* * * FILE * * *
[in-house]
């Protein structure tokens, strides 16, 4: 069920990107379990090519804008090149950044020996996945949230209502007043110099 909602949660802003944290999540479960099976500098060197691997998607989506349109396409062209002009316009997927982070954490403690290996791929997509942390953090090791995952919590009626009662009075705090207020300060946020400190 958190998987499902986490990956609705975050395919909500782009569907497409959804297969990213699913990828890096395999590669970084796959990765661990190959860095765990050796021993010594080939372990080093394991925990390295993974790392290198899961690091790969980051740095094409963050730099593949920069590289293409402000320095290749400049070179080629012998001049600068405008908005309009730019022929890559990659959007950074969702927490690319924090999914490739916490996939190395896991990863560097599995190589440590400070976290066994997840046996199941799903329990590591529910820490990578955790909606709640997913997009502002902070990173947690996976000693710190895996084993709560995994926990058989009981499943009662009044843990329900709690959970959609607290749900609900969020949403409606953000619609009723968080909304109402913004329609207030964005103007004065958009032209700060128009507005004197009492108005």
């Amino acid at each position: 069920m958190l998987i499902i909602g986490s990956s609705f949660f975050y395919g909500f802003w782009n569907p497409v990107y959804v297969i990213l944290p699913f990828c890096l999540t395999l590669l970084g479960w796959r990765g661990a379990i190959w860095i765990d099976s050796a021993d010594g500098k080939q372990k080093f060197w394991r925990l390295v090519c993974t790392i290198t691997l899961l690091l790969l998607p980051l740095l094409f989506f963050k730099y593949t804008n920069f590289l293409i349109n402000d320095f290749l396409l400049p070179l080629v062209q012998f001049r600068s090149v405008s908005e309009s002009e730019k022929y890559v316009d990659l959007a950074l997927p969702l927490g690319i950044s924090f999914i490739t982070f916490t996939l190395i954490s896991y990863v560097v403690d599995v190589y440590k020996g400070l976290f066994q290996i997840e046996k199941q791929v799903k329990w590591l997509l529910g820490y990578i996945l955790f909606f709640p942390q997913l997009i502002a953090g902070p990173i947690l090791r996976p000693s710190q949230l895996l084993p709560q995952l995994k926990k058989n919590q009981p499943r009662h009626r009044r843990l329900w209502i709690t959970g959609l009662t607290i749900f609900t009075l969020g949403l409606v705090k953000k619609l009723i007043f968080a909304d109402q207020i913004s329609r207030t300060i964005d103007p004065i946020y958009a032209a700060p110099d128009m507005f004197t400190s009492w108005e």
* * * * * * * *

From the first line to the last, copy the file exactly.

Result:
[in-house]
């Protein structure tokens, strides 16, 4: 069920990107379990090519804008090149950044020996996945949230209502007043110099 909602949660802003944290999540479960099976500098060197691997998607989506349109396409062209002009316009997927982070954490403690290996791929997509942390953090090791995952919590009626009662009075705090207020300060946020400190 958190998987499902986490990956609705975050395919909500782009569907497409959804297969990213699913990828890096395999590669970084796959990765661990190959860095765990050796021993010594080939372990080093394991925990390295993974790392290198899961690091790969980051740095094409963050730099593949920069590289293409402000320095290749400049070179080629012998001049600068405008908005309009730019022929890559990659959007950074969702927490690319924090999914490739916490996939190395896991990863560097599995190589440590400070976290066994997840046996199941799903329990590591529910820490990578955790909606709640997913997009502002902070990173947690996976000693710190895996084993709560995994926990058989009981499943009662009044843990329900709690959970959609607290749900609900969020949403409606953000619609009723968080909304109402913004329609207030964005103007004065958009032209700060128009507005004197009492108005």
């Amino acid at each position: 069920m958190l998987i499902i909602g986490s990956s609705f949660f975050y395919g909500f802003w782009n569907p497409v990107y959804v297969i990213l944290p699913f990828c890096l999540t395999l590669l970084g479960w796959r990765g661990a379990i190959w860095i765990d099976s050796a021993d010594g500098k080939q372990k080093f060197w394991r925990l390295v090519c993974t790392i290198t691997l899961l690091l790969l998607p980051l740095l094409f989506f963050k730099y593949t804008n920069f590289l293409i349109n402000d320095f290749l396409l400049p070179l080629v062209q012998f001049r600068s090149v405008s908005e309009s002009e730019k022929y890559v316009d990659l959007a950074l997927p969702l927490g690319i950044s924090f999914i490739t982070f916490t996939l190395i954490s896991y990863v560097v403690d599995v190589y440590k020996g400070l976290f066994q290996i997840e046996k199941q791929v799903k329990w590591l997509l529910g820490y990578i996945l955790f909606f709640p942390q997913l997009i502002a953090g902070p990173i947690l090791r996976p000693s710190q949230l895996l084993p709560q995952l995994k926990k058989n919590q009981p499943r009662h009626r009044r843990l329900w209502i709690t959970g959609l009662t607290i749900f609900t009075l969020g949403l409606v705090k953000k619609l009723i007043f968080a909304d109402q207020i913004s329609r207030t300060i964005d103007p004065i946020y958009a032209a700060p110099d128009m507005f004197t400190s009492w108005e």